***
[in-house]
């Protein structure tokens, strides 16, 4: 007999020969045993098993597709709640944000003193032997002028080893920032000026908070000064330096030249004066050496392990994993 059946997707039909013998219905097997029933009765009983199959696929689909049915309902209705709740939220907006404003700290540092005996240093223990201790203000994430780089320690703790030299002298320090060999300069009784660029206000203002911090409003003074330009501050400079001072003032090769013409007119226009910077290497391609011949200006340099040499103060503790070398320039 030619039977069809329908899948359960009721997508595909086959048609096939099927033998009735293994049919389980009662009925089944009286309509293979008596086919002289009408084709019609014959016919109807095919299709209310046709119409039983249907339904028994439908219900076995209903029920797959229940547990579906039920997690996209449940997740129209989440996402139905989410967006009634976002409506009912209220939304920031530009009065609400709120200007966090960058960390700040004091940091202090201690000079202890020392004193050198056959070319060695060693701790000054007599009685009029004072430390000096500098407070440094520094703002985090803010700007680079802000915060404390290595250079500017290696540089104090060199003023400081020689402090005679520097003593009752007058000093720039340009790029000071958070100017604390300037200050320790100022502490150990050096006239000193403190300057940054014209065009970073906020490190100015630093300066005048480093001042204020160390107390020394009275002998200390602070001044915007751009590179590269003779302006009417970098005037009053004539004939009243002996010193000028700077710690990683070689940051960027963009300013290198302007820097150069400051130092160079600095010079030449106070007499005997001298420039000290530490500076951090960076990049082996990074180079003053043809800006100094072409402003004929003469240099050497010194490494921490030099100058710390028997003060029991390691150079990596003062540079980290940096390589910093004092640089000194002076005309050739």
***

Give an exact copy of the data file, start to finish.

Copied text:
[in-house]
């Protein structure tokens, strides 16, 4: 007999020969045993098993597709709640944000003193032997002028080893920032000026908070000064330096030249004066050496392990994993 059946997707039909013998219905097997029933009765009983199959696929689909049915309902209705709740939220907006404003700290540092005996240093223990201790203000994430780089320690703790030299002298320090060999300069009784660029206000203002911090409003003074330009501050400079001072003032090769013409007119226009910077290497391609011949200006340099040499103060503790070398320039 030619039977069809329908899948359960009721997508595909086959048609096939099927033998009735293994049919389980009662009925089944009286309509293979008596086919002289009408084709019609014959016919109807095919299709209310046709119409039983249907339904028994439908219900076995209903029920797959229940547990579906039920997690996209449940997740129209989440996402139905989410967006009634976002409506009912209220939304920031530009009065609400709120200007966090960058960390700040004091940091202090201690000079202890020392004193050198056959070319060695060693701790000054007599009685009029004072430390000096500098407070440094520094703002985090803010700007680079802000915060404390290595250079500017290696540089104090060199003023400081020689402090005679520097003593009752007058000093720039340009790029000071958070100017604390300037200050320790100022502490150990050096006239000193403190300057940054014209065009970073906020490190100015630093300066005048480093001042204020160390107390020394009275002998200390602070001044915007751009590179590269003779302006009417970098005037009053004539004939009243002996010193000028700077710690990683070689940051960027963009300013290198302007820097150069400051130092160079600095010079030449106070007499005997001298420039000290530490500076951090960076990049082996990074180079003053043809800006100094072409402003004929003469240099050497010194490494921490030099100058710390028997003060029991390691150079990596003062540079980290940096390589910093004092640089000194002076005309050739």